What you missed from iMotions Webinar Series 2020 (PART 1)

Olivia Heslinga

iMotions has launched a series of live and recorded webinars about a broad range of topics within human behavior research. Our expert panelists include our in-house Ph.D. scientists, Product Specialists, and Customer Success Managers.

It’s been a fun team effort across our global offices and a great success. Our Part 1 series had over 1.5k total registrations! We were overwhelmed by the amount of interest we received and we thank you for your continued support.

Did you miss it? Don’t worry: we’ve recorded the webinars in Events if you’re interested in seeing them for yourself.

Here are some of the Webinar Series’ Highlights: 

Webinar: Measuring Anxiety in VR 

In this webinar, Tue Hvass, PhD (Senior Customer Success Manager) & Mike Thomsen (Technical Specialist) presented how biosensor data can be used to measure anxiety for healthcare applications.

Working in collaboration with the University of Southern Denmark’s VR8 project, researchers are looking to evaluate and implement a virtual reality exposure intervention with an automated biofeedback system that provides flexible and adjustable treatment to adults with social anxiety disorder.

This innovative project aims to use virtual reality in order to enable patients to train in any given situation that otherwise would be avoided in real life. The project uses biofeedback measurements from the body for the experiences in VR and syncs them through iMotions. The patient’s pulse, sweat and eye movements are registered and used to adjust “the exposure.”


Picture Source Reference (1): Cipresso, Pietro. (2015).

Highlighted Question

  • What is a feedback loop and what type of biosensors are you using?

Biofeedback is using a physiological response to drive the VR experience. For example, if the participant is starting to feel social anxiety, we can change the environment so it’s more calming, change the music, or turn it off completely.

Most common tools available for VR human behavior research are:

Further Reading: The Future of VR Exposure Therapy

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Webinar: Bringing Neuroscience to Business Schools 

Human behavior research has become increasingly prevalent in the study of business. Our behaviors and decisions are subject to many kinds of cognitive influences, including motivation, workload, stress and aversion to risk. Therefore, an understanding of business naturally must involve an understanding of human behavior. In this webinar, neuroscientist Dr. Jessica Wilson and Robert Christopherson provided a crash course in the most common biosensors used in business research and education.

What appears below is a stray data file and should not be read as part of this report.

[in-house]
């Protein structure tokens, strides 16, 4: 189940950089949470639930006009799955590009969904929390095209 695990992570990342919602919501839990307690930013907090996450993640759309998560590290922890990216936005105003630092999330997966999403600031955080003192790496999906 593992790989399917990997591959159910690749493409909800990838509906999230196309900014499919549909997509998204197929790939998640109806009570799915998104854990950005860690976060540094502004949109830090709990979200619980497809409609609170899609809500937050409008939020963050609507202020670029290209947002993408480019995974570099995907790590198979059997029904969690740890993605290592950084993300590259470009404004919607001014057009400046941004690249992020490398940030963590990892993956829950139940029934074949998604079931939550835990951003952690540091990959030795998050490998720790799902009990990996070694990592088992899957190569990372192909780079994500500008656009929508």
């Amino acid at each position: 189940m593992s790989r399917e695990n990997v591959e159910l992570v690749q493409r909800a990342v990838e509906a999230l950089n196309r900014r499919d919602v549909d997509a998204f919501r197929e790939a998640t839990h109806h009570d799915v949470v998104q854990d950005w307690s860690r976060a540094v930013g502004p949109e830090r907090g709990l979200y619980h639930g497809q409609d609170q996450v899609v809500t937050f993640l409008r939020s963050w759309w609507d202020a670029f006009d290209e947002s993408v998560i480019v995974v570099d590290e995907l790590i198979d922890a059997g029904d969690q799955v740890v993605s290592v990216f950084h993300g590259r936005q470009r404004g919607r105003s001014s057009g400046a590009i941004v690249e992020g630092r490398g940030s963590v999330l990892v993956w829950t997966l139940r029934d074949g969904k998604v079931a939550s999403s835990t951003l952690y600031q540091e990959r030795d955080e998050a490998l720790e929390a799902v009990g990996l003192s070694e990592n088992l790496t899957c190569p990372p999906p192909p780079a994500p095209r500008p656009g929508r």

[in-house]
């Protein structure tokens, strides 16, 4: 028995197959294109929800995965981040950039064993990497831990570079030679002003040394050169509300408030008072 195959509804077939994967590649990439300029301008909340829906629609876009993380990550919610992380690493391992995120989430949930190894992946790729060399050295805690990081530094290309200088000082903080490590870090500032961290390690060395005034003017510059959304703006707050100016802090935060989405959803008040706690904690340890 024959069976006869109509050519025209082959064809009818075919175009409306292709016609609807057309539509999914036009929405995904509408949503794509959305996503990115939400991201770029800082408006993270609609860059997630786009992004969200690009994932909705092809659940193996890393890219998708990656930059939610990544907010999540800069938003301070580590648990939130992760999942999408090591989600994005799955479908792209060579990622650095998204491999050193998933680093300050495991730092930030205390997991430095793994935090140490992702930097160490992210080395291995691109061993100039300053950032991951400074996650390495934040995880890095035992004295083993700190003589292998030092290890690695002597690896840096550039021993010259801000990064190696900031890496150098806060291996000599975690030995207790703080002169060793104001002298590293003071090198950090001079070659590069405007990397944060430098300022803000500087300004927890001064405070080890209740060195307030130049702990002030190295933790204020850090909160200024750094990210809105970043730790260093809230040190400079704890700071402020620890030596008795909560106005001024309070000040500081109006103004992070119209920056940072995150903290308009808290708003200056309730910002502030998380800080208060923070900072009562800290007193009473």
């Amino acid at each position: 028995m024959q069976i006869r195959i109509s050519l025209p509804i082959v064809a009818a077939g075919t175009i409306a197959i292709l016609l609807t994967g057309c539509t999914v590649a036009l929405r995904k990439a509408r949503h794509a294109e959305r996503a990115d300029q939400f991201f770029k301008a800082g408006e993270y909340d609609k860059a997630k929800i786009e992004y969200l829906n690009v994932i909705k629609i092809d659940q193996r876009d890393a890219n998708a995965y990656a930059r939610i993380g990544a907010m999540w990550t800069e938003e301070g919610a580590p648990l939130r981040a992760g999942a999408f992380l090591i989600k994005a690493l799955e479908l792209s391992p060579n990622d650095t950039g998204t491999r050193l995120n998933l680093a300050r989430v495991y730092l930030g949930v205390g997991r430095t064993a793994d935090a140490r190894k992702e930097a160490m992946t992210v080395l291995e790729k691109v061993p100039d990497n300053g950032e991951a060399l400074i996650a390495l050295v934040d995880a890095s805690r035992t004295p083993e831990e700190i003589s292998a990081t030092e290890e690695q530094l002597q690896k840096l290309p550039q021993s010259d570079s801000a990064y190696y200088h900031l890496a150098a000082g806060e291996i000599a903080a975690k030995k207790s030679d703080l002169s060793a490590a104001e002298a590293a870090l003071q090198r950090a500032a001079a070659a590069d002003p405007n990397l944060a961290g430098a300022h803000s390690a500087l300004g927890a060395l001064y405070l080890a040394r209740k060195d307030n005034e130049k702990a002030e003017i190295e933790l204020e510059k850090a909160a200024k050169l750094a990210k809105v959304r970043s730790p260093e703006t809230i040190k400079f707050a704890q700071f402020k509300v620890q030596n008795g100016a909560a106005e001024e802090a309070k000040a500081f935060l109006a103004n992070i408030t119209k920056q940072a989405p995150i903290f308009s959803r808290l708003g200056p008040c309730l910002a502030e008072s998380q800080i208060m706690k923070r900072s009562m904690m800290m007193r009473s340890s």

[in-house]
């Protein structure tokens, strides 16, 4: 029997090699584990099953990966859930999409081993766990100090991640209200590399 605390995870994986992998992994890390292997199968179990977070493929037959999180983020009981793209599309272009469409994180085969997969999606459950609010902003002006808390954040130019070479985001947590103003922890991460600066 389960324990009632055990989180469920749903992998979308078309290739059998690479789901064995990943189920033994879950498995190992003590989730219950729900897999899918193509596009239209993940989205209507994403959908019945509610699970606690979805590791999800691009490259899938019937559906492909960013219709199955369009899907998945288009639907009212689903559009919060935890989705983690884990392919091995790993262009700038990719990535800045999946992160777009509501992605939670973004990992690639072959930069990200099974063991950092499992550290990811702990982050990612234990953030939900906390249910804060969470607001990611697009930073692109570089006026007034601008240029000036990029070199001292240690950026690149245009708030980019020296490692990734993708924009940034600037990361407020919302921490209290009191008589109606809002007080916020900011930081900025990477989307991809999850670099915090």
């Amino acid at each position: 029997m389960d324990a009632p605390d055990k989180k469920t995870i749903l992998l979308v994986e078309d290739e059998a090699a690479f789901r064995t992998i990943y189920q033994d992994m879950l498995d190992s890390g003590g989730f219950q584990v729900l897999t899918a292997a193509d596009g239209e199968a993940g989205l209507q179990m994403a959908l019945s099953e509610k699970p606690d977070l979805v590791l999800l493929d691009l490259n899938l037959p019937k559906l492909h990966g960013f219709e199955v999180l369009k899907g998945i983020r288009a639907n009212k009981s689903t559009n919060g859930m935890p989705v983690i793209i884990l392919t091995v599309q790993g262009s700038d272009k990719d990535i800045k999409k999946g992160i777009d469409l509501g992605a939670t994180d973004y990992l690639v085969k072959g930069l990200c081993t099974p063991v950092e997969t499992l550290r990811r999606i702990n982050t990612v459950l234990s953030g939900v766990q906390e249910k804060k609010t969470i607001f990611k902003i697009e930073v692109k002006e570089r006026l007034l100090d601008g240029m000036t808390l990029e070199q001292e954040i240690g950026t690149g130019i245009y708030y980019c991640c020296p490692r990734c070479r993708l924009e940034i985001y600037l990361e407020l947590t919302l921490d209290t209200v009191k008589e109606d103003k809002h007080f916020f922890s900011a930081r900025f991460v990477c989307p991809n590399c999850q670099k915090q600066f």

Conventionally, what people have done to understand human behavior is to use traditional research methods like questionnaires, self-reporting, and surveys, but they are not the most ideal method. What we say is not necessarily how we feel. Our filters and biases, cultural influences, our ability to recall events, and even our emotional lexicon can affect the quality and accuracy of a participant’s self-reporting. This can limit the type of information you can get.

That’s why iMotions helps augment self-reporting questionnaires by using physiological data to help provide a more holistic view of how someone is acting in the moment.

Over the past decade, neuroscience has found new traction in business subdisciplines including consumer neuroscience, education, communication, and decision-making. But how can a business school begin to integrate neuroscience tools into their research facilities? Jessica and Robert shared examples of how schools and companies all over the United States are leveraging this technology, and provided actionable tips on how to get your laboratory off the ground if you’re ready to make the leap. Universities that have successfully integrated biosensor facilities into their business school tended to fall into one of three different use cases:

  • Augmenting research output
  • Ensuring student success
  • Facilitating community involvement through commercial partnerships

Highlighted Questions

  • What is the maximum number of biofeeds you can track; can you track 100 or more?